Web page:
Persuasion (Chapter 6, page 1 of 12)


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Chapter 6

Anne had not wanted this visit to Uppercross, to learn that a removal
from one set of people to another, though at a distance of only three
miles, will often include a total change of conversation, opinion, and
idea. She had never been staying there before, without being struck by
it, or without wishing that other Elliots could have her advantage in
seeing how unknown, or unconsidered there, were the affairs which at
Kellynch Hall were treated as of such general publicity and pervading
interest; yet, with all this experience, she believed she must now
submit to feel that another lesson, in the art of knowing our own
nothingness beyond our own circle, was become necessary for her; for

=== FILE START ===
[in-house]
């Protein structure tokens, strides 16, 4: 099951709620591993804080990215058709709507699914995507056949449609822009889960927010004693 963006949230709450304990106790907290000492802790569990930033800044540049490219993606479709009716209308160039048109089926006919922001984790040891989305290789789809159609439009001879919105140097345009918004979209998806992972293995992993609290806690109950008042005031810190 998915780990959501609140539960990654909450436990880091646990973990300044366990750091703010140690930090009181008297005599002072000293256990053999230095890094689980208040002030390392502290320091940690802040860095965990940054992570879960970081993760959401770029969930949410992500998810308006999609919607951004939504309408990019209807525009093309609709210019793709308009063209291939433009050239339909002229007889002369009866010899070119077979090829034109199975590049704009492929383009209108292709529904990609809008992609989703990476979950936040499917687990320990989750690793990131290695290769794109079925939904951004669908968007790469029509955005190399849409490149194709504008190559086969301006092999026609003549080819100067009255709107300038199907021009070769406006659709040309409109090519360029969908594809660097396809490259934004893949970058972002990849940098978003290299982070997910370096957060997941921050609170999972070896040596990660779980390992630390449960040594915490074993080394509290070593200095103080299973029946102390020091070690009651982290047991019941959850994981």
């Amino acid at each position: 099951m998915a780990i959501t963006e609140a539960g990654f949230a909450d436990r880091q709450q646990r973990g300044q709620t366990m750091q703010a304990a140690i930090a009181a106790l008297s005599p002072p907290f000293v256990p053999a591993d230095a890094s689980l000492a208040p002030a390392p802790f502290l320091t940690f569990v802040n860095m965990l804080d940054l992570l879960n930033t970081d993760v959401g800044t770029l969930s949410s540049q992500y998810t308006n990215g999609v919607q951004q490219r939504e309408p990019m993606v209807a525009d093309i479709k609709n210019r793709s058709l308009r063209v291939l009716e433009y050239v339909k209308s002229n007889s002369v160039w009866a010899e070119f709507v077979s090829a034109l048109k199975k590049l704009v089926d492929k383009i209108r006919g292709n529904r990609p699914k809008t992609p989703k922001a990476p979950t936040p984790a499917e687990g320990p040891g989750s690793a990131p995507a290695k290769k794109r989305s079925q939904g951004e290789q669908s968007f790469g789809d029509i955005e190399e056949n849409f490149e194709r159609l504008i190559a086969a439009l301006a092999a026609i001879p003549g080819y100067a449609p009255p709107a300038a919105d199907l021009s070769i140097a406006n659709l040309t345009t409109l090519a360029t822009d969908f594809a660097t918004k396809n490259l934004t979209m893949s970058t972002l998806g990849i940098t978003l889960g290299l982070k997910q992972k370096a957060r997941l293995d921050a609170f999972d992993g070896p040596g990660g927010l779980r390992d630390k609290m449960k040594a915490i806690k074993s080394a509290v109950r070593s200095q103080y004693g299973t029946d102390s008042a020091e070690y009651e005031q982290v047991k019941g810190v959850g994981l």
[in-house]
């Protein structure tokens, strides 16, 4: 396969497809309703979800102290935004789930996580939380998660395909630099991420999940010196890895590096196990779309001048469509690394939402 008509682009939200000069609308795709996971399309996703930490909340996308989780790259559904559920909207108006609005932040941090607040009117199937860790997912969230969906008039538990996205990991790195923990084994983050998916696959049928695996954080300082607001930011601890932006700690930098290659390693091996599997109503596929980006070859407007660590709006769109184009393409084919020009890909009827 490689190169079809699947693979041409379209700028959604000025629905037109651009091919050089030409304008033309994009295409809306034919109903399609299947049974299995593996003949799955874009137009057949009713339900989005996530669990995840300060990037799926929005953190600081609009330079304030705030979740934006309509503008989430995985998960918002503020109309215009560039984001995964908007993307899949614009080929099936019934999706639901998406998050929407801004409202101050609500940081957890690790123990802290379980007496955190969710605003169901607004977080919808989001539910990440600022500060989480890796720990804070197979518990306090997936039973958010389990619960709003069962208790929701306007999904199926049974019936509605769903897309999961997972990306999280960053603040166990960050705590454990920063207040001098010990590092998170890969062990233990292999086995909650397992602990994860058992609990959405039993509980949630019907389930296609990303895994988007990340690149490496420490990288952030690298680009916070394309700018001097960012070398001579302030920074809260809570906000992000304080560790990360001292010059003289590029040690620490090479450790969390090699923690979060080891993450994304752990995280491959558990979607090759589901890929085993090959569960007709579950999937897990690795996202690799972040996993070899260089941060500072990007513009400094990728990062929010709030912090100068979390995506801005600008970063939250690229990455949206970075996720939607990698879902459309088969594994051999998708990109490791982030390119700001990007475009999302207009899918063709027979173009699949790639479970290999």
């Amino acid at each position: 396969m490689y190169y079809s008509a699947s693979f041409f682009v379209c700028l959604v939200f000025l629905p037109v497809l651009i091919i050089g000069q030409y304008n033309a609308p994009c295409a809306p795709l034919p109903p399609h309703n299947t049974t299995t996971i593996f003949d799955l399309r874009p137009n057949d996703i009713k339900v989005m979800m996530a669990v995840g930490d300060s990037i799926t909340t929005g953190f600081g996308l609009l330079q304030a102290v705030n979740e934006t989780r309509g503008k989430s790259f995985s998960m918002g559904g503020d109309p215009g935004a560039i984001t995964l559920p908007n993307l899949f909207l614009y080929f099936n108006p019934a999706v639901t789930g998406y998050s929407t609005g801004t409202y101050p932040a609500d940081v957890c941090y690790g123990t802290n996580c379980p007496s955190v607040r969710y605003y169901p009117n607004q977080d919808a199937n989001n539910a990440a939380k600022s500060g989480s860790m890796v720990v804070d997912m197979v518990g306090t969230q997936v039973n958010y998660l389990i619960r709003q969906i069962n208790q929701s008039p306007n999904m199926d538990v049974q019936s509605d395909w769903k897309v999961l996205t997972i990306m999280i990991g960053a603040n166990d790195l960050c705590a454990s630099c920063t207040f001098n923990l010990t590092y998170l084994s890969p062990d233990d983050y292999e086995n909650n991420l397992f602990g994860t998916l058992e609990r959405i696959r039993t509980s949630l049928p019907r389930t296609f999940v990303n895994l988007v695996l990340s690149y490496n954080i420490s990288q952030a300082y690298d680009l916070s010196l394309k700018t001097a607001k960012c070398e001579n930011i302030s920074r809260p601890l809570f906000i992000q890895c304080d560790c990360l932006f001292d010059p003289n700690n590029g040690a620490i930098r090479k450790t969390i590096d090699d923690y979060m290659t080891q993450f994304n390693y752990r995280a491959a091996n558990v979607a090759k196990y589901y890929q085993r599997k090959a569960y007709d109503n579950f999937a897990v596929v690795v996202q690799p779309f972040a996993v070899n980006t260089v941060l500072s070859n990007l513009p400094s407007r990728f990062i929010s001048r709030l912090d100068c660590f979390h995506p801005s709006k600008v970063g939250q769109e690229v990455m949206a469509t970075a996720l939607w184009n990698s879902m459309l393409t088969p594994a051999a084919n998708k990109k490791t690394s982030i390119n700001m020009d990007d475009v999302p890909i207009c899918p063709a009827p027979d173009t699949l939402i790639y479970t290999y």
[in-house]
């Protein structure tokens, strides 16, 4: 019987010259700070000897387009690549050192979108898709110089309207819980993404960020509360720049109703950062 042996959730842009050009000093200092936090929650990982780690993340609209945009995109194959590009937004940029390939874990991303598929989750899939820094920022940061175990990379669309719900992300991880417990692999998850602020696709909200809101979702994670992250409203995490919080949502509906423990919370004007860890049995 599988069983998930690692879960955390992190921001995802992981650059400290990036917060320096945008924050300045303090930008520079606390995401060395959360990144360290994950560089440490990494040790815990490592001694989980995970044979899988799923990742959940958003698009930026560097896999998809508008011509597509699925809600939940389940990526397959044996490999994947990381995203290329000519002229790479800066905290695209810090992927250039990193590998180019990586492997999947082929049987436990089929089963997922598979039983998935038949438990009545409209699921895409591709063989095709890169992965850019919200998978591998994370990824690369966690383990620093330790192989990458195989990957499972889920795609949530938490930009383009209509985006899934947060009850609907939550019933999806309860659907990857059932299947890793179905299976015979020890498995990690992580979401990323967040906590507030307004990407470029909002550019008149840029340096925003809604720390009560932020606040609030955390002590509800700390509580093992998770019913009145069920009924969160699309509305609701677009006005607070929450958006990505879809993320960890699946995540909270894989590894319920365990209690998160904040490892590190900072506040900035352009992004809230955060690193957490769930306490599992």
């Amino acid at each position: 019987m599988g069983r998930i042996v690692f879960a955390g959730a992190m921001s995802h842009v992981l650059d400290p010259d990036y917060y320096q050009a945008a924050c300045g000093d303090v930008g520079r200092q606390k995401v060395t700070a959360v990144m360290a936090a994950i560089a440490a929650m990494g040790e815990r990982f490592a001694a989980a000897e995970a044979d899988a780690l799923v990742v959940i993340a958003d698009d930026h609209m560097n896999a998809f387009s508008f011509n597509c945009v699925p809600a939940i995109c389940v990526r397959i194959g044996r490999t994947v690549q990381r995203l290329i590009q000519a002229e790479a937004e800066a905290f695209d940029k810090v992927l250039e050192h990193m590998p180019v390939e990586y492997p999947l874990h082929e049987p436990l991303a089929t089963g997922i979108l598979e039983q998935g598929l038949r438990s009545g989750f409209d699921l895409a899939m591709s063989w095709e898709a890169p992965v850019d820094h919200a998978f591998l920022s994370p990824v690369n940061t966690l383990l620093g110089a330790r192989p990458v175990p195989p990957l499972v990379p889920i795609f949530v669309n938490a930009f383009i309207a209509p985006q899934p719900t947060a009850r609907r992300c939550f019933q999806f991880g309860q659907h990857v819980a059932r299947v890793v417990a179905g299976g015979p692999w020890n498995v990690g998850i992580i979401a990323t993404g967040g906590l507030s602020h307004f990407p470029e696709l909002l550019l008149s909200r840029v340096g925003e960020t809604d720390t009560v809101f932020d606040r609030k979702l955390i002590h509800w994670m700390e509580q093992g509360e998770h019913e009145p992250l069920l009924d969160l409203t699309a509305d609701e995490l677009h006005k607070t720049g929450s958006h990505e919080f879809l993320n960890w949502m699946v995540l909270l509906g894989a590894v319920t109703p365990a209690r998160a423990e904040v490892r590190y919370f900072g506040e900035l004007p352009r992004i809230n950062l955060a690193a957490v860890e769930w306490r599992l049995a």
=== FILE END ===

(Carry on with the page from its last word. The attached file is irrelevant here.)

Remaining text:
certainly, coming as she did, with a heart full of the subject which
had been completely occupying both houses in Kellynch for many weeks,
she had expected rather more curiosity and sympathy than she found in
the separate but very similar remark of Mr and Mrs Musgrove: "So, Miss
Anne, Sir Walter and your sister are gone; and what part of Bath do you
think they will settle in?" and this, without much waiting for an
answer; or in the young ladies' addition of, "I hope we shall be in
Bath in the winter; but remember, papa, if we do go, we must be in a
good situation: none of your Queen Squares for us!" or in the anxious
supplement from Mary, of--"Upon my word, I shall be pretty well off,
when you are all gone away to be happy at Bath!"

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